"A Different Image received a great deal of well-deserved accolades and a good measure of recognition, including a first place award from the Black American Cinema Society. Though largely well-received, Larkin's work has also endured some criticism. As she has noted in various interviews, she was sometimes maligned by "radical feminists," who would have preferred that her work contain more of a general condemnation of black men. Some felt that she should align herself with white women against patriarchy. Larkin is very clear in her position on these and other issues in her essay on black women filmmakers that appears in a book edited by E. Deidre Pribram, "White feminists' insistence that black women condemn Black men is seen by many of us as a tactic . . . to divide and conquer us as a people." Further, she states, "many Black women see feminism as a "white women's movement," not at all separate from the rest of white society.?"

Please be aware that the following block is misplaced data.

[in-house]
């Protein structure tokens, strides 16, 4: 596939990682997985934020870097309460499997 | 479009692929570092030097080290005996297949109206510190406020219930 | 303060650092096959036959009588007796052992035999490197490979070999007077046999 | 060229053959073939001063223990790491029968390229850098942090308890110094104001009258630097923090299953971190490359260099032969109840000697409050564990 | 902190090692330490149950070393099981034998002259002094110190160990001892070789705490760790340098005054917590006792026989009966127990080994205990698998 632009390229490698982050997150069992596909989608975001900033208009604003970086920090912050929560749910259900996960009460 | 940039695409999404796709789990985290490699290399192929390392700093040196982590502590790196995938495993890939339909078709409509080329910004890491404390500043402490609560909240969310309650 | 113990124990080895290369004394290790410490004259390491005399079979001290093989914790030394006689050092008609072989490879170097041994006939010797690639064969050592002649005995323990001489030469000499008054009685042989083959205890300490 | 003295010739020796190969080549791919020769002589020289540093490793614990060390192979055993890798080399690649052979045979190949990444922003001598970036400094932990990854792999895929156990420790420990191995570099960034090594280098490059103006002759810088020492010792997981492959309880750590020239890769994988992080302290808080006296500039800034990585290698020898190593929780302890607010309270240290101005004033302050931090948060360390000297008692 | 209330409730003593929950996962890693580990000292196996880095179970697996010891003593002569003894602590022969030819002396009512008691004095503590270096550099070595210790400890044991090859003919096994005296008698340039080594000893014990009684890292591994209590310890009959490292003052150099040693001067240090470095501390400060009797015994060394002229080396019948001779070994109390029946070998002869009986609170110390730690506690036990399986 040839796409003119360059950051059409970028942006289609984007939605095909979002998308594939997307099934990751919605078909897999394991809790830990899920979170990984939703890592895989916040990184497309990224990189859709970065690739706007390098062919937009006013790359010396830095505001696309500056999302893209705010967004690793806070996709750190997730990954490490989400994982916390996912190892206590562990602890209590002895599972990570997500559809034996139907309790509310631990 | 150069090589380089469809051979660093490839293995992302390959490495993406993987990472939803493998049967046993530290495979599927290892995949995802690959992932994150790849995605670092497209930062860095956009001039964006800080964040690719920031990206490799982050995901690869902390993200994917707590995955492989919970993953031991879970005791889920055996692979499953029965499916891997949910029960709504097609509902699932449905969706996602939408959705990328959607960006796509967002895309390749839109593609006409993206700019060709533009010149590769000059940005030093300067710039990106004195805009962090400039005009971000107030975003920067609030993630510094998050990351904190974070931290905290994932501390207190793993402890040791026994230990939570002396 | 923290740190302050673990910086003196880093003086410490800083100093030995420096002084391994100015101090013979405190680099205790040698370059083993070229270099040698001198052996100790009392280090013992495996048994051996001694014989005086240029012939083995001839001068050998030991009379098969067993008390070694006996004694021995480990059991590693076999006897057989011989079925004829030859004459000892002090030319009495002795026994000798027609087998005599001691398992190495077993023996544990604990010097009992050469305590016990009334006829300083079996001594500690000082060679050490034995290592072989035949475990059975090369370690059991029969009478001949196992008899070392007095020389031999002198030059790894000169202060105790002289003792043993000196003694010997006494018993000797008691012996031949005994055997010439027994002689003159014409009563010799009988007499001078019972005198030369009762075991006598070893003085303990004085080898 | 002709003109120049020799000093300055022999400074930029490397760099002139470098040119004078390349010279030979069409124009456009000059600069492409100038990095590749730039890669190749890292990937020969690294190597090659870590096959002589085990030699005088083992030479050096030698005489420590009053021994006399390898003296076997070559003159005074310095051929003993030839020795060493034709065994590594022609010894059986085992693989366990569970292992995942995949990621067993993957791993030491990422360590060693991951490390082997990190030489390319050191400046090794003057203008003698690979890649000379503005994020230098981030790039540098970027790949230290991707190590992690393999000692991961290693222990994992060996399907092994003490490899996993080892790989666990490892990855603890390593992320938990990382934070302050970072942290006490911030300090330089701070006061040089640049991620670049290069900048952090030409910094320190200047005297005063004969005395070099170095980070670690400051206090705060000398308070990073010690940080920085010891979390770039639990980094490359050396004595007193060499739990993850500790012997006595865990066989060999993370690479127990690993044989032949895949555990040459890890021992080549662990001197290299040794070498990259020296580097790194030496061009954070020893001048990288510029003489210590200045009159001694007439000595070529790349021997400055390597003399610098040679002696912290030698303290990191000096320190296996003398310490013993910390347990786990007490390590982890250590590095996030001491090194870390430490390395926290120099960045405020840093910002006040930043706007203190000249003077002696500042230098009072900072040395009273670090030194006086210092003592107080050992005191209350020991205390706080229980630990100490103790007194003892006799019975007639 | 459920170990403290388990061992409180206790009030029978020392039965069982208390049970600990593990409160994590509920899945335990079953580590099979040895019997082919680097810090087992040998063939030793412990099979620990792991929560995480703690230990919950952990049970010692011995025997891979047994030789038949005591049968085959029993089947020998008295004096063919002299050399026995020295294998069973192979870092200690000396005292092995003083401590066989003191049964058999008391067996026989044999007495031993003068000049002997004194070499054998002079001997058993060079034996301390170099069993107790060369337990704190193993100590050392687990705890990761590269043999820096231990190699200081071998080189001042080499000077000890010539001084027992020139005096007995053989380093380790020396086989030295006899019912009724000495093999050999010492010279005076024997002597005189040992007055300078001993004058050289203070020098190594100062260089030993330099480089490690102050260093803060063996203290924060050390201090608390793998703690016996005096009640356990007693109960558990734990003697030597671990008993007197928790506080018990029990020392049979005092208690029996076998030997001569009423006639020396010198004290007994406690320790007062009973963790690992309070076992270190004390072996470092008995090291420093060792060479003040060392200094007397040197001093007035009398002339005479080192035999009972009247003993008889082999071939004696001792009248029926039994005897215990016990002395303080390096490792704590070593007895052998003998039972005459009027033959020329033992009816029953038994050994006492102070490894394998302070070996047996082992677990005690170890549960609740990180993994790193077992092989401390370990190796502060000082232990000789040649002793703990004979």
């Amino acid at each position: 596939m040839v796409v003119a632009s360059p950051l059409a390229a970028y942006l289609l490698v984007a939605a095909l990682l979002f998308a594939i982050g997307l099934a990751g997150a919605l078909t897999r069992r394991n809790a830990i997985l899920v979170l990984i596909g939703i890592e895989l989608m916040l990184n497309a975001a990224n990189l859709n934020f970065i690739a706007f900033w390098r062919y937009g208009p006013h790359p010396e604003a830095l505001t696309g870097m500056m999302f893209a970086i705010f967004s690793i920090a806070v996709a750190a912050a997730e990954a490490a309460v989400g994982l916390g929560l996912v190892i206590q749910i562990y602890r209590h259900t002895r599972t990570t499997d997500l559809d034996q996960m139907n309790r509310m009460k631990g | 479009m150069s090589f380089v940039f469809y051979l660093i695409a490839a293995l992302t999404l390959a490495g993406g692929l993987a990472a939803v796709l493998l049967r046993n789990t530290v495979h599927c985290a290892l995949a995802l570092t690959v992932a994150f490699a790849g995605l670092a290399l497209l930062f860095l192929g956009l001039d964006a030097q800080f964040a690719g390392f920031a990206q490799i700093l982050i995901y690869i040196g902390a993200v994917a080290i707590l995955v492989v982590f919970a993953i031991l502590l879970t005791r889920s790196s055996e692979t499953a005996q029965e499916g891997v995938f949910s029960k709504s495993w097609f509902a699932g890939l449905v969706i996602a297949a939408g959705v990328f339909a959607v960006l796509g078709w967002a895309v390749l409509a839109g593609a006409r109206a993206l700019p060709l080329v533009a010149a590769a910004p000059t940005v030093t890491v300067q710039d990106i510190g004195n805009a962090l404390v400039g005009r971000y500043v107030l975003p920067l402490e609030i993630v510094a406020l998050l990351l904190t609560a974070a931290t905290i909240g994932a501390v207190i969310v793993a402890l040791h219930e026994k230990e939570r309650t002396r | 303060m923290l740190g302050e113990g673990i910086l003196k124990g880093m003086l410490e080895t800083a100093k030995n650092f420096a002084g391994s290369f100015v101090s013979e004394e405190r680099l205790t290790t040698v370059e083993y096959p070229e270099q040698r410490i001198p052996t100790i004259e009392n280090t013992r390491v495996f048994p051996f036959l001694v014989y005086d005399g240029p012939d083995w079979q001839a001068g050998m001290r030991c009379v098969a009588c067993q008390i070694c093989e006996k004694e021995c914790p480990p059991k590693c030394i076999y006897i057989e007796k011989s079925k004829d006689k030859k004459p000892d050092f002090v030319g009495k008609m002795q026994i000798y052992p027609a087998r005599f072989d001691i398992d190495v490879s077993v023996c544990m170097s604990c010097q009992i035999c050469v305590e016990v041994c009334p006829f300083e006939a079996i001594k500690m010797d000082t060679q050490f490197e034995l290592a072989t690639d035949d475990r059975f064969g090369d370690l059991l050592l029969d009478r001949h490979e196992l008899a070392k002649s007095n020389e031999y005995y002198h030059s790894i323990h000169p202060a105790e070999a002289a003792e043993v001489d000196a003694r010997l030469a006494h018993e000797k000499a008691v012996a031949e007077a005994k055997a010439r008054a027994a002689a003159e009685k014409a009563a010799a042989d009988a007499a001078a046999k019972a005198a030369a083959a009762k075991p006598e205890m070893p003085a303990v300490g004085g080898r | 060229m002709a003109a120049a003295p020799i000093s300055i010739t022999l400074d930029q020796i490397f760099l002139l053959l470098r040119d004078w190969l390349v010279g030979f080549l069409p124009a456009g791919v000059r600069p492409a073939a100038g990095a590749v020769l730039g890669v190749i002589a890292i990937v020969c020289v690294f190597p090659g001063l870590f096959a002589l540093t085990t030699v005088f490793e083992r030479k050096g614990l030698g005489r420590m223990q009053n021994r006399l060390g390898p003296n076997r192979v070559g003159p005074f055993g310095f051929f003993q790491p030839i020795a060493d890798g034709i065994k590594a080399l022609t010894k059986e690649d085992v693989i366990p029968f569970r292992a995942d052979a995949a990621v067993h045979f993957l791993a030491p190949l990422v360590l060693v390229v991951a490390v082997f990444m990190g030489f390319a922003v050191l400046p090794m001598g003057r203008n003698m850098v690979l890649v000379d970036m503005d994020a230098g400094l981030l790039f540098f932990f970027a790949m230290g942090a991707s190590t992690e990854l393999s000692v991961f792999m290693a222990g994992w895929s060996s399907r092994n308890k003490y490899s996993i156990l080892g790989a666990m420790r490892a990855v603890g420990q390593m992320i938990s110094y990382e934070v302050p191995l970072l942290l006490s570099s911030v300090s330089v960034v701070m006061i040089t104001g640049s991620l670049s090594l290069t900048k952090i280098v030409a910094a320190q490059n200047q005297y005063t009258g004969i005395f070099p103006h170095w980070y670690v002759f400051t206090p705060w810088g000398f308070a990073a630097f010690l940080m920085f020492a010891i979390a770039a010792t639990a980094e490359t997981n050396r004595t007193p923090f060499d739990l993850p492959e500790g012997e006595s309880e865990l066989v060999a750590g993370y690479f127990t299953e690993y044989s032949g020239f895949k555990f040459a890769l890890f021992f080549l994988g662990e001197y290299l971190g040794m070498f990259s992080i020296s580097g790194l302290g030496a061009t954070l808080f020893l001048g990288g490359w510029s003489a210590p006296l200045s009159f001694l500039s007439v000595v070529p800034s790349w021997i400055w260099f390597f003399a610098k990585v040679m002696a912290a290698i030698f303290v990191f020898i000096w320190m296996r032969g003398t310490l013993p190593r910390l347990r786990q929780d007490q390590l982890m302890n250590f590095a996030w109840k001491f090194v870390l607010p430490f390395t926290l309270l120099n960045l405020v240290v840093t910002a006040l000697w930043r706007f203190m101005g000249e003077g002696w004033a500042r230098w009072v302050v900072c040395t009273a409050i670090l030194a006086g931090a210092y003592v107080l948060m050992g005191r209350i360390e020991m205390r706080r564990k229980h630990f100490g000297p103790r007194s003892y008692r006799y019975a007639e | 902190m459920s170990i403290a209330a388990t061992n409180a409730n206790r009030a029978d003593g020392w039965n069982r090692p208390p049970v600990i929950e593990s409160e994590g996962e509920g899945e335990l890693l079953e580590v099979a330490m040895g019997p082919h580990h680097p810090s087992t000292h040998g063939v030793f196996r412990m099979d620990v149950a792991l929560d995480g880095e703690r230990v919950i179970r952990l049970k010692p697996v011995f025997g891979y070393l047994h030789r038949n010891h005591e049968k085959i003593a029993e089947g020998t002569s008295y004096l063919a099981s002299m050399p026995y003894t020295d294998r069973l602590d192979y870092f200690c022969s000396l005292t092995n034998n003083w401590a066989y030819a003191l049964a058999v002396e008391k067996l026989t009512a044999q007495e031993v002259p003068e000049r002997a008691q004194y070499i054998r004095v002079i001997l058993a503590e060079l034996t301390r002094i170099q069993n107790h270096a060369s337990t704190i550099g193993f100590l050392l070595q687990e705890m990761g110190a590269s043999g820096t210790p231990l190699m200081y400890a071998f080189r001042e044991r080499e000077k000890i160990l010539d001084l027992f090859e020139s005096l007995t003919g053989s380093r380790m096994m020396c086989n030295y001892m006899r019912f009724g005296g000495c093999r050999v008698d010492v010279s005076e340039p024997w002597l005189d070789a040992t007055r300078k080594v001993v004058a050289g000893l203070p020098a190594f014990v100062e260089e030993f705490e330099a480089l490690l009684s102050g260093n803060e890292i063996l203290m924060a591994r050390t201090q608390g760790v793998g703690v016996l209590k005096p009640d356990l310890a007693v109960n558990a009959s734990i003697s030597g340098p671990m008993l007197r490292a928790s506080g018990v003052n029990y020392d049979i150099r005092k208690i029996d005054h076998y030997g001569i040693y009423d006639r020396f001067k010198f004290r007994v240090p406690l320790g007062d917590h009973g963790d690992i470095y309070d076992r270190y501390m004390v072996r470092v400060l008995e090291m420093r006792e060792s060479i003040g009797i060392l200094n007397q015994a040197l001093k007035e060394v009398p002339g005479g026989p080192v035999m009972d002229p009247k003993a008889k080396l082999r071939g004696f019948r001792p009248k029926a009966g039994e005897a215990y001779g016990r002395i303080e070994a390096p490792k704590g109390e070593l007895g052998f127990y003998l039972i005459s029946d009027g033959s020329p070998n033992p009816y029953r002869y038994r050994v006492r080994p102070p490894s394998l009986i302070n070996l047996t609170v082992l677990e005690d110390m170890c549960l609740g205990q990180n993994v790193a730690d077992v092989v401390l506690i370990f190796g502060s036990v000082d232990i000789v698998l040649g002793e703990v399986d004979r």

Your Children Come Back To You

   "Like her contemporaries, Larkin concerns herself with much more than simply "women's stories," but seeks to explore themes rarely dealt with realistically by the mainstream film industry. Issues of assimilation, Western beauty standards, sexism, stereotyping, and the history of the African-American experience are appropriate fodder for her work, just as they are for many black women filmmakers. Black women filmmakers, too, share the same difficulties, most notably the challenge of procuring funding for their work.